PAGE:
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This ride within the Mississippi River’s Bluff Country is marked by the river and its many tributaries and associated wetlands, scenic valleys of temperate deciduous forest, pronounced limestone and dolomite peaks, bluff-top dairy farms and horse ranches, and riverside communities.


Road quality is excellent on either side of the river, with the Great River Road (MN-26 & WI-35) often receiving attention. Roadways near Brownsville and Caledonia are two-lane cracked asphalt, as are the “Alphabet Roads” in Wisconsin. Watch for tar snakes, loose gravel, slow-moving tourists and quick-moving wildlife.


Closest motorcycle dealerships include Rod’s Ride On Powersports in La Crosse, 2Brothers Powersports in Onalaska, La Crosse Area Harley-Davidson and Root River Powersports in La Crescent.



The largest city on Wisconsin’s western border, La Crosse (pop. 51,645) is serviced to the northwest by the I-90 bridge, but also by the Cass St. bridge and newer Cameron St. bridge that both connect the community with La Crescent, Minn.

La Crosse first enters the history books in 1805, when soldier/explorer Lt. Zebulon Pike mounted an expedition up the Mississippi River and recorded the location’s name as Prairie La Crosse. The first white settlement sprung in 1841 when New York native Nathan Myrick established a trading post near the junction of the Black, La Crosse and Mississippi Rivers. The Black empties into the Mississippi north of the city, and the La Crosse flows into the Mississippi just north of the downtown area.

La Crosse had grown to nearly 2,000 residents by the time it was incorporated in 1856, but grew even more rapidly after 1858 with the completion of the La Crosse & Milwaukee Railroad. Lumber served as an initial industry, followed by brewing brought by newly immigrated settlers.

By the second half of the 19th century, La Crosse’s location between Milwaukee and St. Paul helped it become one of the largest cities in Wisconsin, even attracting the establishment of three colleges and universities between 1890 and 1912.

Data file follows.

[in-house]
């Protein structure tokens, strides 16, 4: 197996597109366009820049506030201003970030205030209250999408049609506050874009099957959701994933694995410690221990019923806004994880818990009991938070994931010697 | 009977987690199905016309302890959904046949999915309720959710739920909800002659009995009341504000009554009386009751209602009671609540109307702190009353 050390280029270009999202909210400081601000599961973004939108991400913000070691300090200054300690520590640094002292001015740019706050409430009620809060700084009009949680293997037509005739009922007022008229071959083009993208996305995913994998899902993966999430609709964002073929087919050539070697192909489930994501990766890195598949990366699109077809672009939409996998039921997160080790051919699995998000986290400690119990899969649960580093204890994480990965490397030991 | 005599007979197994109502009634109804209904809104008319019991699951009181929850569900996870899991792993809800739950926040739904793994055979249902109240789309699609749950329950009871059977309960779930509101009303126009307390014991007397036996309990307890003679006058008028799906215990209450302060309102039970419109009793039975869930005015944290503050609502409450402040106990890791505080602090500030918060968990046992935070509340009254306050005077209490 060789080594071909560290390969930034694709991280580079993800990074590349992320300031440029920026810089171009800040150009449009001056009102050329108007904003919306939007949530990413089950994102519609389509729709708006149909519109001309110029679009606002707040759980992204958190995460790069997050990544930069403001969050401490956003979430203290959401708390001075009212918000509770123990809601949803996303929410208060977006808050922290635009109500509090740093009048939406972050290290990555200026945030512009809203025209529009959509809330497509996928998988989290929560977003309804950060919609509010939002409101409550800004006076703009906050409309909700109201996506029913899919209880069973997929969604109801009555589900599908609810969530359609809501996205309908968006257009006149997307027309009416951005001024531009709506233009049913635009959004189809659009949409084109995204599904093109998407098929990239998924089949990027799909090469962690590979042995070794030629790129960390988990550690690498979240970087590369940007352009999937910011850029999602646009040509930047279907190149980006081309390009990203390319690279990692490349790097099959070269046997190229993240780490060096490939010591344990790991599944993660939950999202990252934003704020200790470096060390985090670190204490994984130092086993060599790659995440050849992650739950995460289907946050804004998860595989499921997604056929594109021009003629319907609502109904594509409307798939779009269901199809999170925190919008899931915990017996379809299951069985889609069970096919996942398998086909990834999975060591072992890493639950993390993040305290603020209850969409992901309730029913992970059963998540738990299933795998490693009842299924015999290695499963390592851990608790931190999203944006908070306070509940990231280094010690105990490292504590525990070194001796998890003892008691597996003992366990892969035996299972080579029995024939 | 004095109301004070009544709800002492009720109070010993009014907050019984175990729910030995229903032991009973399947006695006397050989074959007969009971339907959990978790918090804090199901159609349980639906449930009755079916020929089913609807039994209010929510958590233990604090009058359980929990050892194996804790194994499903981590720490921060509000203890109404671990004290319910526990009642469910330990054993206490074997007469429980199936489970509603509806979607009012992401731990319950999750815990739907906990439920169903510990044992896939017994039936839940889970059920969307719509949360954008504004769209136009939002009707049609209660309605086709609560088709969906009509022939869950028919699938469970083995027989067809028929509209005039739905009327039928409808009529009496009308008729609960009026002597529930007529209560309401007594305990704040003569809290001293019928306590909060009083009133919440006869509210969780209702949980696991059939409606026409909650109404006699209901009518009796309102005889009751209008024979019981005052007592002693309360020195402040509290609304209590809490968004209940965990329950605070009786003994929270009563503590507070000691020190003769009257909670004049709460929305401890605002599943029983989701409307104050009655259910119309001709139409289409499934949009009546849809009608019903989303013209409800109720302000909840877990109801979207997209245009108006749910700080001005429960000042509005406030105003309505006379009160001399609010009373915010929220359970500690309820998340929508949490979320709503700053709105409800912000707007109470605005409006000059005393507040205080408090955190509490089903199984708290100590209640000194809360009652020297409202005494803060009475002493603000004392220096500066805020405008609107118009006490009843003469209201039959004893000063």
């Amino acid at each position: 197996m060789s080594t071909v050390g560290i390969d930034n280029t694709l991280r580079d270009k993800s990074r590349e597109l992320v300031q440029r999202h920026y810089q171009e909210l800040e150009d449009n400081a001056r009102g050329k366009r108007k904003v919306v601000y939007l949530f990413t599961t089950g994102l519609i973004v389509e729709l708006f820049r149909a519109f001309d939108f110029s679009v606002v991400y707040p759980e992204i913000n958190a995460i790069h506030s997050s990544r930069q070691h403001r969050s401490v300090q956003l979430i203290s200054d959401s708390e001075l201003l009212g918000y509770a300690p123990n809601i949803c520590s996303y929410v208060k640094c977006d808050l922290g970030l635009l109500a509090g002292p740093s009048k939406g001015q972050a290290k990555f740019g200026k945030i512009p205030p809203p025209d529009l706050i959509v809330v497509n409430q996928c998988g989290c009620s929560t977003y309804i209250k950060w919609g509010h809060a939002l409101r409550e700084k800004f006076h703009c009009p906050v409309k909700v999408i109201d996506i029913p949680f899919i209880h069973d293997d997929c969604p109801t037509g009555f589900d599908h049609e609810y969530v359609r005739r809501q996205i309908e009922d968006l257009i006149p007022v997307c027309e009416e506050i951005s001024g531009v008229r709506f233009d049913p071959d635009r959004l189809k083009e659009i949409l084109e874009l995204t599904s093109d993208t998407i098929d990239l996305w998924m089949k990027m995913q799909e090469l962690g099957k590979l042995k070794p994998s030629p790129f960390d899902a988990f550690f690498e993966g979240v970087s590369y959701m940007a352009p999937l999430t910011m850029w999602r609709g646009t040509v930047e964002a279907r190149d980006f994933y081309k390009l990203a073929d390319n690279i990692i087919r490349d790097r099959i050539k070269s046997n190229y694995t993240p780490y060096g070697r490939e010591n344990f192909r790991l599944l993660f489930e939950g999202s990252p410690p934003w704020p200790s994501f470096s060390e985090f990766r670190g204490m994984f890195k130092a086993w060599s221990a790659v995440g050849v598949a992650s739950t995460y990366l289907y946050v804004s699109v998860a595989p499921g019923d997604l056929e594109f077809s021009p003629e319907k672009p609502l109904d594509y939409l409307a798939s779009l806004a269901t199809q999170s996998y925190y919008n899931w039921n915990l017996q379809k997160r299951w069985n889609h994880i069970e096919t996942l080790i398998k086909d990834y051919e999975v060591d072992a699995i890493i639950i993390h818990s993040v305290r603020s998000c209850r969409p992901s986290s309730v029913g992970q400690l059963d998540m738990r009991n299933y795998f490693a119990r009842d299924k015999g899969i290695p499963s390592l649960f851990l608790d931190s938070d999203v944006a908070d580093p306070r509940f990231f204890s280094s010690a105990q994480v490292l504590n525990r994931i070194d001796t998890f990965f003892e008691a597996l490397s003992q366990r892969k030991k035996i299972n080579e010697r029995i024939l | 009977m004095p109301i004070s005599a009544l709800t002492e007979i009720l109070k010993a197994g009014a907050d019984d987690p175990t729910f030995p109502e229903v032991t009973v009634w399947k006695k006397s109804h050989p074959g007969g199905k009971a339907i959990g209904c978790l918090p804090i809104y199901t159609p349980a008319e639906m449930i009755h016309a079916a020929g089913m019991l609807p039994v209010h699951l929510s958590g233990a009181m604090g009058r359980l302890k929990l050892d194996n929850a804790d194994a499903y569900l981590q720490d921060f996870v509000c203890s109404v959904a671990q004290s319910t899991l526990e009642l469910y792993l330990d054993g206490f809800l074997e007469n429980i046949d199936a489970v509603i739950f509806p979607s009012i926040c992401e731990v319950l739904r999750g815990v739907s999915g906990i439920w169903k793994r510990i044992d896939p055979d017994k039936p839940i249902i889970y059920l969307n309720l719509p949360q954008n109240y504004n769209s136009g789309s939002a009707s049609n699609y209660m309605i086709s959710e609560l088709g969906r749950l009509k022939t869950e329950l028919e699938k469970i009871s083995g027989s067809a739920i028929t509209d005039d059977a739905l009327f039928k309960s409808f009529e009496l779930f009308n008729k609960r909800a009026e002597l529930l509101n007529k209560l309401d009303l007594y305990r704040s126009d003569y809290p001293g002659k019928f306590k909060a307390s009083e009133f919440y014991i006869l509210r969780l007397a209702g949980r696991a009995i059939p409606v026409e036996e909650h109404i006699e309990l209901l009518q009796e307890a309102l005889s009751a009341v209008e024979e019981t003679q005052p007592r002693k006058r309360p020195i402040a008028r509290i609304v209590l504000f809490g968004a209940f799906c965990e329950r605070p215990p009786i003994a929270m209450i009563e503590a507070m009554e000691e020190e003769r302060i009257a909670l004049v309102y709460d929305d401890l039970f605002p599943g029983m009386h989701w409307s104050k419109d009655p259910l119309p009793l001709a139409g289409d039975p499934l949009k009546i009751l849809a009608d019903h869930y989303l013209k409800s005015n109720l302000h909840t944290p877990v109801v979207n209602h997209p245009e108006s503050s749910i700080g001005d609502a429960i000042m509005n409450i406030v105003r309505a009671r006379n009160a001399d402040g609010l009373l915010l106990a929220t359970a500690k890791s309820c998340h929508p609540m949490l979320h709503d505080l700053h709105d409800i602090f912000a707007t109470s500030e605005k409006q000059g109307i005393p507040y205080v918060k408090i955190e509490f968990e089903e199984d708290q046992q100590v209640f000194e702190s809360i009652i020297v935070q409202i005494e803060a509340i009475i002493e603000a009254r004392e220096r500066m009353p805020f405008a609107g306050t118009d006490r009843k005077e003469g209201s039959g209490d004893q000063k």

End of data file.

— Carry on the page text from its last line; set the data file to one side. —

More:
Look up and you’ll see towering bluffs, the most prominent of which is the 590-ft. Grandad Bluff, which has an overlook of the three states region. Bliss Road provides access to the bluff.


Pass through Brownsville (pop. 466) to get to Caledonia. Looking for more twisties? Travel 3.5 miles west out of Brownsville on CR3 to CR24. Turn left (south) travel 4.6 miles to Crazy Corners Rd. Veer right (north) travel 3.9 miles back to CR3.


Located 17 miles southwest of LaCrosse, Wis., Caledonia (pop. 2,868) was incorporated in 1870, then reincorporated in 1889. Evidently, the town was named by founder Col. Samuel McPhail for the ancient Roman word for Scotland.

New Albin

New Albin (pop. 522) is the farthest northeast town in Iowa, located on the Mississippi River and the Minnesota border.  History notes the community was platted in 1872, shortly after the Chicago, Dubuque and Minnesota Railroad had been built through the area, and was named for the son of a railroad official.


Lansing (pop. 1,000) is a river town with a seasonal influx of boaters. The community was platted about 1851 – evidently obtaining its name from its first settler, who was a native of Lansing, Mich. Find Mount Hosmer, a 450-foot-tall bluff that offers a panoramic view of the city, the Mississippi and the Black Hawk Bridge.

De Soto

Located on the Great River Road, the village of De Soto (pop. 287) was known as the Winneshiek Landing from 1820 to 1854, but the first settlers did not like the Native name and renamed the community after Hernando De Soto, who discovered the Mississippi River. The community boomed via grain and lumber shipping on the river, but by the 1880s had slowed with the establishment of the railroad.


Also on The Great River Road, the village of Genoa (pop. 253) was established in 1854, originally platted as Bad Axe City. The oldest known white settler on the site is said to have been David Hastings, who erected his house in 1853 and manned a steamboat landing.

Steamboats continued to be key to the community until 1884 and the establishment of the Chicago, Burlington & Northern Railroad. In fact, more than 30 steamboats remain buried in silt and sand after sinking on the Mississippi River between Trempealeau, Wis. (just north of La Crosse) and Victory, Wis. (just north of De Soto).


Stoddard (pop. 774) was founded as a farming community and is notable as one of the few communities along the Mississippi River that was never a trading post or a riverboat stop. The river was originally one mile west of Stoddard, but when Lock and Dam No. 8 was built in 1937, the ensuing lake flooded the lowlands and made Stoddard into a river town.


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